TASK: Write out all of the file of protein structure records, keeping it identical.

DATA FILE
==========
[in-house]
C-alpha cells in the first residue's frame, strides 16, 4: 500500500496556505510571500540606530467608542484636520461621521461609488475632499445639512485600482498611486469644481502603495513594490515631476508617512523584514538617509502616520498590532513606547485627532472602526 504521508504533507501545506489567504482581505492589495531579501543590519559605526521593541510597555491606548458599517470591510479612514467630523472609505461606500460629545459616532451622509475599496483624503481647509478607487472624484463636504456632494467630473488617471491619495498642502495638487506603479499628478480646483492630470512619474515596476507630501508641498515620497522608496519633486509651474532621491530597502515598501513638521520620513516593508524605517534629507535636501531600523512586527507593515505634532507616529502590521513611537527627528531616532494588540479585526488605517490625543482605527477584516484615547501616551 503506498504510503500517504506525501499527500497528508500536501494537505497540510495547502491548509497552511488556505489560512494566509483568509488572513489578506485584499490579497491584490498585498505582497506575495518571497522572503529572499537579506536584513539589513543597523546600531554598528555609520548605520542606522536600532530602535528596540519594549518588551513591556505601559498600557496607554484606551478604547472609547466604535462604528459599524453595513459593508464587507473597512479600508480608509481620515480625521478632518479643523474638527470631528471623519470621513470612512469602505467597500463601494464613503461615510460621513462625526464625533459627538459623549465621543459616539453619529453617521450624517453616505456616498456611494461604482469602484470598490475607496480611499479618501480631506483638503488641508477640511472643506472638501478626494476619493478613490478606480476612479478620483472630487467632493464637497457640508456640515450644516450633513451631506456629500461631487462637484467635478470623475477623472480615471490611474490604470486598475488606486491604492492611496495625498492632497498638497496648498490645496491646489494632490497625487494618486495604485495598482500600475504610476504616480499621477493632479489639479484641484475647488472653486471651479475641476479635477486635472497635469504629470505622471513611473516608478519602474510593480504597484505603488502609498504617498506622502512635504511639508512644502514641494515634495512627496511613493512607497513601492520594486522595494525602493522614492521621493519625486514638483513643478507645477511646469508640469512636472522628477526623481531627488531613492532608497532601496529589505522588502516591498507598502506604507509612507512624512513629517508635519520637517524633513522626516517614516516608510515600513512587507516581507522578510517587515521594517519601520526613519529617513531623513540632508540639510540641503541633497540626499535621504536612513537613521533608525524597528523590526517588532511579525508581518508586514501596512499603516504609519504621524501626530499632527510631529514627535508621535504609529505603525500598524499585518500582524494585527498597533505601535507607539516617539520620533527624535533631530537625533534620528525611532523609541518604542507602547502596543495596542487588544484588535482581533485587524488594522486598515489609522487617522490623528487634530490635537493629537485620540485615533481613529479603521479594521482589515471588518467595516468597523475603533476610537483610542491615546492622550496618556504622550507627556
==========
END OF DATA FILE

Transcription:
[in-house]
C-alpha cells in the first residue's frame, strides 16, 4: 500500500496556505510571500540606530467608542484636520461621521461609488475632499445639512485600482498611486469644481502603495513594490515631476508617512523584514538617509502616520498590532513606547485627532472602526 504521508504533507501545506489567504482581505492589495531579501543590519559605526521593541510597555491606548458599517470591510479612514467630523472609505461606500460629545459616532451622509475599496483624503481647509478607487472624484463636504456632494467630473488617471491619495498642502495638487506603479499628478480646483492630470512619474515596476507630501508641498515620497522608496519633486509651474532621491530597502515598501513638521520620513516593508524605517534629507535636501531600523512586527507593515505634532507616529502590521513611537527627528531616532494588540479585526488605517490625543482605527477584516484615547501616551 503506498504510503500517504506525501499527500497528508500536501494537505497540510495547502491548509497552511488556505489560512494566509483568509488572513489578506485584499490579497491584490498585498505582497506575495518571497522572503529572499537579506536584513539589513543597523546600531554598528555609520548605520542606522536600532530602535528596540519594549518588551513591556505601559498600557496607554484606551478604547472609547466604535462604528459599524453595513459593508464587507473597512479600508480608509481620515480625521478632518479643523474638527470631528471623519470621513470612512469602505467597500463601494464613503461615510460621513462625526464625533459627538459623549465621543459616539453619529453617521450624517453616505456616498456611494461604482469602484470598490475607496480611499479618501480631506483638503488641508477640511472643506472638501478626494476619493478613490478606480476612479478620483472630487467632493464637497457640508456640515450644516450633513451631506456629500461631487462637484467635478470623475477623472480615471490611474490604470486598475488606486491604492492611496495625498492632497498638497496648498490645496491646489494632490497625487494618486495604485495598482500600475504610476504616480499621477493632479489639479484641484475647488472653486471651479475641476479635477486635472497635469504629470505622471513611473516608478519602474510593480504597484505603488502609498504617498506622502512635504511639508512644502514641494515634495512627496511613493512607497513601492520594486522595494525602493522614492521621493519625486514638483513643478507645477511646469508640469512636472522628477526623481531627488531613492532608497532601496529589505522588502516591498507598502506604507509612507512624512513629517508635519520637517524633513522626516517614516516608510515600513512587507516581507522578510517587515521594517519601520526613519529617513531623513540632508540639510540641503541633497540626499535621504536612513537613521533608525524597528523590526517588532511579525508581518508586514501596512499603516504609519504621524501626530499632527510631529514627535508621535504609529505603525500598524499585518500582524494585527498597533505601535507607539516617539520620533527624535533631530537625533534620528525611532523609541518604542507602547502596543495596542487588544484588535482581533485587524488594522486598515489609522487617522490623528487634530490635537493629537485620540485615533481613529479603521479594521482589515471588518467595516468597523475603533476610537483610542491615546492622550496618556504622550507627556